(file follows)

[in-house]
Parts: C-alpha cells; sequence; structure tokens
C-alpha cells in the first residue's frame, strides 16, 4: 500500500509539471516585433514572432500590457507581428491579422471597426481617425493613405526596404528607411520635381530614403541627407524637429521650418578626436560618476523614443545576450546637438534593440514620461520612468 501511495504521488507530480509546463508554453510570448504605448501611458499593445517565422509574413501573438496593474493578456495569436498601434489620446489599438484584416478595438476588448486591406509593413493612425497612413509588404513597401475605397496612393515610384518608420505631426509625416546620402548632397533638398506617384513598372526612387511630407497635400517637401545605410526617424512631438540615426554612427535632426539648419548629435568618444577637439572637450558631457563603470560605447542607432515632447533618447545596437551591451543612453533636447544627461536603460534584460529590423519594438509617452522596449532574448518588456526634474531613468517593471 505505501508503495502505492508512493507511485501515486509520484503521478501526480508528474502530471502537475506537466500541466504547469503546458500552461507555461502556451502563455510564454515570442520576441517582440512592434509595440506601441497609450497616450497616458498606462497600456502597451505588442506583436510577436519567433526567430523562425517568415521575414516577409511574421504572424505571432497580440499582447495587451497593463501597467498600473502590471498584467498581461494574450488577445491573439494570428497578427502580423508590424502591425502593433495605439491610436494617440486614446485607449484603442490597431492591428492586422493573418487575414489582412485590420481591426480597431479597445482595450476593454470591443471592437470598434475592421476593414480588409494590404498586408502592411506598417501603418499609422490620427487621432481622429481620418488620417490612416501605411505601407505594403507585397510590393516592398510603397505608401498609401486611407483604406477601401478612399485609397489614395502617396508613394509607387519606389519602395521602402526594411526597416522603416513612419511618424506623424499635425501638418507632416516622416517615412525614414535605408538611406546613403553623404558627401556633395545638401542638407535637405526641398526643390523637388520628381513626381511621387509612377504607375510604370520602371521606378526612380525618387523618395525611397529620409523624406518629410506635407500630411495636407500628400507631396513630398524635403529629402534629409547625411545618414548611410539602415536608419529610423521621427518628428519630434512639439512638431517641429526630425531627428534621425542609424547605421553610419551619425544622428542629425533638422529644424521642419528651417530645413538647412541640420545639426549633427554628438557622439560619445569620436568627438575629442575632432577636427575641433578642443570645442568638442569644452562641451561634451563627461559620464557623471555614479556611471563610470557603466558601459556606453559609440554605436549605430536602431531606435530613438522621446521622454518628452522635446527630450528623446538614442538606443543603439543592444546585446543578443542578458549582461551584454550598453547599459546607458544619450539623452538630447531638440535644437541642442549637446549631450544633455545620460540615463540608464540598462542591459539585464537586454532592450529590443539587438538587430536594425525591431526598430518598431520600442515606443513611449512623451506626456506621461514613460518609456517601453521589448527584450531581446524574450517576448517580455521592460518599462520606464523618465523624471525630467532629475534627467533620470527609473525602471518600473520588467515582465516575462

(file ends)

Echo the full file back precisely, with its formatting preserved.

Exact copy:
[in-house]
Parts: C-alpha cells; sequence; structure tokens
C-alpha cells in the first residue's frame, strides 16, 4: 500500500509539471516585433514572432500590457507581428491579422471597426481617425493613405526596404528607411520635381530614403541627407524637429521650418578626436560618476523614443545576450546637438534593440514620461520612468 501511495504521488507530480509546463508554453510570448504605448501611458499593445517565422509574413501573438496593474493578456495569436498601434489620446489599438484584416478595438476588448486591406509593413493612425497612413509588404513597401475605397496612393515610384518608420505631426509625416546620402548632397533638398506617384513598372526612387511630407497635400517637401545605410526617424512631438540615426554612427535632426539648419548629435568618444577637439572637450558631457563603470560605447542607432515632447533618447545596437551591451543612453533636447544627461536603460534584460529590423519594438509617452522596449532574448518588456526634474531613468517593471 505505501508503495502505492508512493507511485501515486509520484503521478501526480508528474502530471502537475506537466500541466504547469503546458500552461507555461502556451502563455510564454515570442520576441517582440512592434509595440506601441497609450497616450497616458498606462497600456502597451505588442506583436510577436519567433526567430523562425517568415521575414516577409511574421504572424505571432497580440499582447495587451497593463501597467498600473502590471498584467498581461494574450488577445491573439494570428497578427502580423508590424502591425502593433495605439491610436494617440486614446485607449484603442490597431492591428492586422493573418487575414489582412485590420481591426480597431479597445482595450476593454470591443471592437470598434475592421476593414480588409494590404498586408502592411506598417501603418499609422490620427487621432481622429481620418488620417490612416501605411505601407505594403507585397510590393516592398510603397505608401498609401486611407483604406477601401478612399485609397489614395502617396508613394509607387519606389519602395521602402526594411526597416522603416513612419511618424506623424499635425501638418507632416516622416517615412525614414535605408538611406546613403553623404558627401556633395545638401542638407535637405526641398526643390523637388520628381513626381511621387509612377504607375510604370520602371521606378526612380525618387523618395525611397529620409523624406518629410506635407500630411495636407500628400507631396513630398524635403529629402534629409547625411545618414548611410539602415536608419529610423521621427518628428519630434512639439512638431517641429526630425531627428534621425542609424547605421553610419551619425544622428542629425533638422529644424521642419528651417530645413538647412541640420545639426549633427554628438557622439560619445569620436568627438575629442575632432577636427575641433578642443570645442568638442569644452562641451561634451563627461559620464557623471555614479556611471563610470557603466558601459556606453559609440554605436549605430536602431531606435530613438522621446521622454518628452522635446527630450528623446538614442538606443543603439543592444546585446543578443542578458549582461551584454550598453547599459546607458544619450539623452538630447531638440535644437541642442549637446549631450544633455545620460540615463540608464540598462542591459539585464537586454532592450529590443539587438538587430536594425525591431526598430518598431520600442515606443513611449512623451506626456506621461514613460518609456517601453521589448527584450531581446524574450517576448517580455521592460518599462520606464523618465523624471525630467532629475534627467533620470527609473525602471518600473520588467515582465516575462